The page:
Promoter extraordinaire George Washington Kendall was born on December 29, 1881. As a young man he trained as both an ice hockey player and an amateur wrestler. It would be wrestling that stuck though, as he excelled in the amateur ranks of Montreal, Canada. Moving onto the professional level at the turn of the 20th century it wouldn’t take him long to make a name for himself when on October 24, 1902, under the name of George Kennedy, he defeated Max Wiley for a version of the Lightweight Championship. I would assume it was a local version or it could possibly have been the Canadian version.
Roughly six months later Kennedy would drop that title to Eugene Tremblay. By no means was this a negative though. Kennedy, seeing the obvious potential in Tremblay, would retire from wrestling and take up as the manager/trainer for Tremblay as well as looking at getting into the promoting side of the business. The story goes Kennedy and Tremblay went to work for the Farmer Burns syndicate of wrestlers and toured the Midwest for them. George acted as a travelling trainer, publicist, and helping to relay messages to other promoters within the syndicate across towns.
A better teacher to the inner-workings of the business could not be asked for than Martin ‘Farmer’ Burns. Not only was Burns a famed wrestler, he also appears to have been the main promoter for much of the late 1800’s and early 1900’s through-out the Midwest. Kennedy quickly absorbed all the knowledge that he could, and by 1905 had acquired a business partner and established their own athletic organization up in Montreal, his hometown. They named it the Canadian Athletic Club.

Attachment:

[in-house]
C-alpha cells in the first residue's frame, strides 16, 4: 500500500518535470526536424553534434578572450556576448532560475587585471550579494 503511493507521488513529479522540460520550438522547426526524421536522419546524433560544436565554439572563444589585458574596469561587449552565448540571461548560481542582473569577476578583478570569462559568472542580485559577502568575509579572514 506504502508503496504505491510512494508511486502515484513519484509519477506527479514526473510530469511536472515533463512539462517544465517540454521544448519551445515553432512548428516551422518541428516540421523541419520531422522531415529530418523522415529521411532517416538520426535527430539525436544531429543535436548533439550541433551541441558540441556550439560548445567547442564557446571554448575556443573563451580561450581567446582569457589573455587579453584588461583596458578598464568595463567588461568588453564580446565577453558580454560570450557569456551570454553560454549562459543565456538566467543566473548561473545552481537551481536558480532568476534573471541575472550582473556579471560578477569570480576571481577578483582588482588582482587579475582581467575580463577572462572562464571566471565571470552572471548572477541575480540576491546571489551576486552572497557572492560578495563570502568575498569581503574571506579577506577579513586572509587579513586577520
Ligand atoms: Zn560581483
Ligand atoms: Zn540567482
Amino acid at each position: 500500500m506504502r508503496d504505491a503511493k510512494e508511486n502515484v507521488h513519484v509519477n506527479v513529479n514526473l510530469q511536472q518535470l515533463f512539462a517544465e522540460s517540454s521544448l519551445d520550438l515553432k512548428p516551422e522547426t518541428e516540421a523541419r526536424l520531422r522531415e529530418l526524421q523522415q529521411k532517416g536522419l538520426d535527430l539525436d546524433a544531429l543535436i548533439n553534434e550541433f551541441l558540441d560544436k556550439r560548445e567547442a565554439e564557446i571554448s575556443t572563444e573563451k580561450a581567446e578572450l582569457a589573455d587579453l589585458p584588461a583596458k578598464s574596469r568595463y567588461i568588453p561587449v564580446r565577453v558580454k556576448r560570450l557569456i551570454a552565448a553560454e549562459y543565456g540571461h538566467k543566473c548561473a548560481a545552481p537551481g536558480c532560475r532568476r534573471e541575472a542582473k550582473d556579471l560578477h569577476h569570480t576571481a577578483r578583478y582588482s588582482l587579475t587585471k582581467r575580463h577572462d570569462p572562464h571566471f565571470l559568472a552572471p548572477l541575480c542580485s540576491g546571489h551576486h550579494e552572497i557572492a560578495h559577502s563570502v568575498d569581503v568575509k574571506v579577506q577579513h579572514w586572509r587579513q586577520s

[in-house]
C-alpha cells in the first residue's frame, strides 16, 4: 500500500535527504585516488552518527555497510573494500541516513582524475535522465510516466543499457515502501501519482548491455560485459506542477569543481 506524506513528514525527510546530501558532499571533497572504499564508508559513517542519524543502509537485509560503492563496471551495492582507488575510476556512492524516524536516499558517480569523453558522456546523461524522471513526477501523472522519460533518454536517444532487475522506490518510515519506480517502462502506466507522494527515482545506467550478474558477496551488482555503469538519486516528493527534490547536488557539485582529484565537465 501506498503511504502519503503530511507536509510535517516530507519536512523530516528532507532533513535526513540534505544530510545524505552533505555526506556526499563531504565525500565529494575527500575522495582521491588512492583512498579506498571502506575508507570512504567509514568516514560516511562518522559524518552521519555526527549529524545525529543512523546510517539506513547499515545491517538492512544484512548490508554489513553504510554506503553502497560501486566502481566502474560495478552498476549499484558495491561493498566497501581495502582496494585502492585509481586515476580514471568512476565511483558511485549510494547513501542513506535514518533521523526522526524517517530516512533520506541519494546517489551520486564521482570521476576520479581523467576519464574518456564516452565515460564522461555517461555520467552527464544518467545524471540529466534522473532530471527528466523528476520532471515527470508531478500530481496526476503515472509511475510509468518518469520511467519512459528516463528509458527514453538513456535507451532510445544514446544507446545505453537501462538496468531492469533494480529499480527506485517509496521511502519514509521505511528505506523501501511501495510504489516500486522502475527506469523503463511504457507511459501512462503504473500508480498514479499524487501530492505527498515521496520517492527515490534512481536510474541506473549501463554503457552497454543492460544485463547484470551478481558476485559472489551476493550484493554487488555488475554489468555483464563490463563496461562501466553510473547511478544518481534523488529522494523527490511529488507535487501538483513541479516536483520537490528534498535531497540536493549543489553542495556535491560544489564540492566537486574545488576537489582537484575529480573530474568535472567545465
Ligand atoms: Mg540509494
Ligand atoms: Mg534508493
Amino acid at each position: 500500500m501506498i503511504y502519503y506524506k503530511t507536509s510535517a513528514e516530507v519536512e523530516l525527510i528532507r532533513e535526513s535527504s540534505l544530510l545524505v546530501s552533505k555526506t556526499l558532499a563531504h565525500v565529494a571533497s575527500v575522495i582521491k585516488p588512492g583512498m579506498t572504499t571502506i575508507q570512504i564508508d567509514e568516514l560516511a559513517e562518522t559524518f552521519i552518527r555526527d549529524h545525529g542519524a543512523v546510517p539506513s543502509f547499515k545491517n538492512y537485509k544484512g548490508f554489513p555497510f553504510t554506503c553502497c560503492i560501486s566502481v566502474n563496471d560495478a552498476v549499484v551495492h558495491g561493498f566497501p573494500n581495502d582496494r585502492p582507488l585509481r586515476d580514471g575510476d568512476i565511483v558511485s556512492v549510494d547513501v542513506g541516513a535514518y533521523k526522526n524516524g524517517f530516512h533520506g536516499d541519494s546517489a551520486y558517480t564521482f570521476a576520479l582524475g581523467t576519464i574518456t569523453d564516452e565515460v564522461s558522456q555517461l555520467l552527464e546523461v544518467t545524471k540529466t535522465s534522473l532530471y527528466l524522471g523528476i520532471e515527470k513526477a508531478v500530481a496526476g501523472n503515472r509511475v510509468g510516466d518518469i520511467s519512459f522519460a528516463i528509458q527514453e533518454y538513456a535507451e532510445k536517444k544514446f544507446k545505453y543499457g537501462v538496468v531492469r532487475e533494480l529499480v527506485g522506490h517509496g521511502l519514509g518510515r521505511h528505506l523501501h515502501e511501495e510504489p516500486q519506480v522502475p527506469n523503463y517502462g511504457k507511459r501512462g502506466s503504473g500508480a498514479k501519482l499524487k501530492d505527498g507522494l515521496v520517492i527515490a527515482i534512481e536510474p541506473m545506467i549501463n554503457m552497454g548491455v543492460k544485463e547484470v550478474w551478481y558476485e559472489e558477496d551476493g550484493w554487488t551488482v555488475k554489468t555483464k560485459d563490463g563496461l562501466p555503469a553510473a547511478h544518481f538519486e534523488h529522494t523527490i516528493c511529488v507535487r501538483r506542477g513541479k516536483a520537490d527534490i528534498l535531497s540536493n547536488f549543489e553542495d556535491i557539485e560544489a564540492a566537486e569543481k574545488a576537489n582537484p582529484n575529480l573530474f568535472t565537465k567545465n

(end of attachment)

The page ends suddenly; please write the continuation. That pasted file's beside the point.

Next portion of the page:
When you’re from Montreal it’s pretty much a given that you can speak French. And it was Kennedy’s bilingual abilities that really became one of his biggest assets. They allowed him to make strong connections in the surrounding Canadian areas. They also opened the doors to him traveling over to Europe where he could recruit talent. He’d be responsible for bringing some of the biggest names over to America from the continent including Constant La Marin and Raoul de Rouen. With them and others under his contract he could maintain strong talent trading relations with other promoters in America whose audiences loved seeing the foreign wrestlers go up against their homegrown heroes.
George Kennedy was not just a sensation in the realms of wrestling though. Boxing matches would find their way onto Kennedy’s cards by 1908 and he’d continue to promote them reigniting interest in the sport that was still banned in the province of Quebec and many other areas. With his business ventures all just continuously increasing, it was wrestling that was still getting even more profitable for him. The landscape was changing in 1909 and new blood in the form of eager promoters were coming on the block. Together with four other promoters and Jack Curley heading up the operation, a new syndicate was born. With Kennedy’s influence overseas and in Canada mixed with Curley’s connections on the East Coast there was no stopping this new group of promoters.